Good take by @bjdickmayhew, but I'd adjust the editorial bias to consider that by excluding certain providers from networks, insurers are as or more interested in reducing the risk of certain physician practice patterns (cause) as they are avoiding patient utilization (effect). https://t.co/2rdI2LYAGs
— Marshall Votta (@ydeologi) October 24, 2018
This is a reference to a post earlier this week regarding how insurers can legally dodge high cost individuals if there were to be no risk adjustment payments that at least partially compensates them for risk. I mentioned network games:
only offer narrow networks with donut benefit design and only in certain counties… If their data says that there are a dozen individuals with hemophilia, they won’t offer coverage of the regional hemophilia treatment center.
This reply (rightly) calls me out for excluding some of the other very valid and far less nefarious reasons why an insurer may decide to exclude a provider or set of providers (hospitals or docs) from a narrow network product. There are several different types of decisions that can lead to an exclusion from a narrow network. Let’s assume that the narrow network that is being crafted is in an area with reasonably high provider density. Therefore adding or dropping any particular provider won’t run into any network adequacy (regulatory or marketing) concerns.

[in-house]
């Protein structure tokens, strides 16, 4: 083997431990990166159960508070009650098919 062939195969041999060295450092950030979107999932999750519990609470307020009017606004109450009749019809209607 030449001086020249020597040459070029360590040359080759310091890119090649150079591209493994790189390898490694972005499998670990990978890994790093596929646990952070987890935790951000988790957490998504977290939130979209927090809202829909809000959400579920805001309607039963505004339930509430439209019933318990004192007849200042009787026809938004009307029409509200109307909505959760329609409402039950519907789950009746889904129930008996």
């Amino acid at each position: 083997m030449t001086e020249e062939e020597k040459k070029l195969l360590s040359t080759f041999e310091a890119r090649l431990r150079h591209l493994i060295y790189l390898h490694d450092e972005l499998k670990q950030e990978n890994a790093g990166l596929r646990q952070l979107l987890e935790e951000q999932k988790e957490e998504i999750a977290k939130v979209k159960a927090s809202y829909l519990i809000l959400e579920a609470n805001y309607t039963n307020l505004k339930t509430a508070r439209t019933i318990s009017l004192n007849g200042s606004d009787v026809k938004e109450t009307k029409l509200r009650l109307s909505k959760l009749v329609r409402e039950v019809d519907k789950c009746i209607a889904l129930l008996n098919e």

1) Practice patterns — if identical patients on all observables go to two different doctors and one doctor consistently orders far more intensive and expensive treatments than the other doctor without any validated improvements in quality, care or patient experience, then cutting out the high expense provider may make sense.
2) Quality — if one doctor has a consistent history of much higher than risk adjusted expected re-admissions or avoidable complications for their patients then carving out a bad doc improves both the financial performance of the network and the quality of the network.